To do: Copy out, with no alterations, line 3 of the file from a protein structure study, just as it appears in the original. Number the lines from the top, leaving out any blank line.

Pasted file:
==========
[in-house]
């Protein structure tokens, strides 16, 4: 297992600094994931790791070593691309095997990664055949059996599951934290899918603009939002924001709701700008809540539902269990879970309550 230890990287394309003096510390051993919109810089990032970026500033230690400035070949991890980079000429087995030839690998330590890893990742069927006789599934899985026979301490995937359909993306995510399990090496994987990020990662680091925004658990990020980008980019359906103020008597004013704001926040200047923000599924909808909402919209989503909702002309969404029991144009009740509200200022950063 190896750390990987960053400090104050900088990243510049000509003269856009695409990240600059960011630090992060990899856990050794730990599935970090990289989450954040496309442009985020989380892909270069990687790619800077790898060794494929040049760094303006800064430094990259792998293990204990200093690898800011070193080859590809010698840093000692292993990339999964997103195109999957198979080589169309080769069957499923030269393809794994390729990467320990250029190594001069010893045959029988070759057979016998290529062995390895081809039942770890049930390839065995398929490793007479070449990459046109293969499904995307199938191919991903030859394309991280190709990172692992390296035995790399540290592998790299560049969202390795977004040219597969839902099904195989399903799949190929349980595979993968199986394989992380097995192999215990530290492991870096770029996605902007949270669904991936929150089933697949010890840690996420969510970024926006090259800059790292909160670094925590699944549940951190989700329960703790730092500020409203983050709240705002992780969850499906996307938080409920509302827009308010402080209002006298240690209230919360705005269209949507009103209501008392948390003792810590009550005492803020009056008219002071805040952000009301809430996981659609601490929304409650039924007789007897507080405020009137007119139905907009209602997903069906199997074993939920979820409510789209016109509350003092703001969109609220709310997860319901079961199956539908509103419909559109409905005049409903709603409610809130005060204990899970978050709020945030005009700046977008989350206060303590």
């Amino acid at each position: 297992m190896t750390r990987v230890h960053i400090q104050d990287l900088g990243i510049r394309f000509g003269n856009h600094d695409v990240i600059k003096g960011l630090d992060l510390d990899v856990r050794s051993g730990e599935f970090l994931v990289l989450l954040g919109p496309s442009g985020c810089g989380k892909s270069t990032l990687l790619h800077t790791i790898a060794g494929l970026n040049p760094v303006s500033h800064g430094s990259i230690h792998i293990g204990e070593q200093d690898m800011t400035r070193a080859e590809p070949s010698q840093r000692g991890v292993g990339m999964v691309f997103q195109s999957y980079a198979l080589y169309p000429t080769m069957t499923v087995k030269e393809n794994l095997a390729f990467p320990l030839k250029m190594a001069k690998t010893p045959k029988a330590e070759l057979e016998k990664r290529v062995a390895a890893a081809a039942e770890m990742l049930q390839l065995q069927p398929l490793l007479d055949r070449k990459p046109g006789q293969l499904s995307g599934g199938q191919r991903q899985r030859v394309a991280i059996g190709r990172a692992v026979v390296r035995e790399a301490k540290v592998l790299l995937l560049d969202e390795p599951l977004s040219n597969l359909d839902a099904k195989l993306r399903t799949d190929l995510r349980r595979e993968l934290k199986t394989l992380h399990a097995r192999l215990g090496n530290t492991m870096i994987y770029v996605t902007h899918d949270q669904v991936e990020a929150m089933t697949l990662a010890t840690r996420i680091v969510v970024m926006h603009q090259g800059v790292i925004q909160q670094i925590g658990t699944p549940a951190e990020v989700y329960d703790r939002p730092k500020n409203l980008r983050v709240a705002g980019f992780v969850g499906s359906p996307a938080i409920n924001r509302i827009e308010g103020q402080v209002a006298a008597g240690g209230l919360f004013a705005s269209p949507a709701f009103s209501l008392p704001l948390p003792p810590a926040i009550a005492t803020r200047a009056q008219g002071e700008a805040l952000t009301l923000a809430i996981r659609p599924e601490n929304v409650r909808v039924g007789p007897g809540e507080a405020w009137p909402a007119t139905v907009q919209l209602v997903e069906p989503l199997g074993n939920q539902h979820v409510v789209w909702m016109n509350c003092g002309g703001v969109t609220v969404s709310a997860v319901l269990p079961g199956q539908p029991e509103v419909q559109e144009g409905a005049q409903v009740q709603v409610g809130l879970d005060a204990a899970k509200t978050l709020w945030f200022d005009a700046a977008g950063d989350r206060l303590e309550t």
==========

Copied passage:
């Amino acid at each position: 297992m190896t750390r990987v230890h960053i400090q104050d990287l900088g990243i510049r394309f000509g003269n856009h600094d695409v990240i600059k003096g960011l630090d992060l510390d990899v856990r050794s051993g730990e599935f970090l994931v990289l989450l954040g919109p496309s442009g985020c810089g989380k892909s270069t990032l990687l790619h800077t790791i790898a060794g494929l970026n040049p760094v303006s500033h800064g430094s990259i230690h792998i293990g204990e070593q200093d690898m800011t400035r070193a080859e590809p070949s010698q840093r000692g991890v292993g990339m999964v691309f997103q195109s999957y980079a198979l080589y169309p000429t080769m069957t499923v087995k030269e393809n794994l095997a390729f990467p320990l030839k250029m190594a001069k690998t010893p045959k029988a330590e070759l057979e016998k990664r290529v062995a390895a890893a081809a039942e770890m990742l049930q390839l065995q069927p398929l490793l007479d055949r070449k990459p046109g006789q293969l499904s995307g599934g199938q191919r991903q899985r030859v394309a991280i059996g190709r990172a692992v026979v390296r035995e790399a301490k540290v592998l790299l995937l560049d969202e390795p599951l977004s040219n597969l359909d839902a099904k195989l993306r399903t799949d190929l995510r349980r595979e993968l934290k199986t394989l992380h399990a097995r192999l215990g090496n530290t492991m870096i994987y770029v996605t902007h899918d949270q669904v991936e990020a929150m089933t697949l990662a010890t840690r996420i680091v969510v970024m926006h603009q090259g800059v790292i925004q909160q670094i925590g658990t699944p549940a951190e990020v989700y329960d703790r939002p730092k500020n409203l980008r983050v709240a705002g980019f992780v969850g499906s359906p996307a938080i409920n924001r509302i827009e308010g103020q402080v209002a006298a008597g240690g209230l919360f004013a705005s269209p949507a709701f009103s209501l008392p704001l948390p003792p810590a926040i009550a005492t803020r200047a009056q008219g002071e700008a805040l952000t009301l923000a809430i996981r659609p599924e601490n929304v409650r909808v039924g007789p007897g809540e507080a405020w009137p909402a007119t139905v907009q919209l209602v997903e069906p989503l199997g074993n939920q539902h979820v409510v789209w909702m016109n509350c003092g002309g703001v969109t609220v969404s709310a997860v319901l269990p079961g199956q539908p029991e509103v419909q559109e144009g409905a005049q409903v009740q709603v409610g809130l879970d005060a204990a899970k509200t978050l709020w945030f200022d005009a700046a977008g950063d989350r206060l303590e309550t």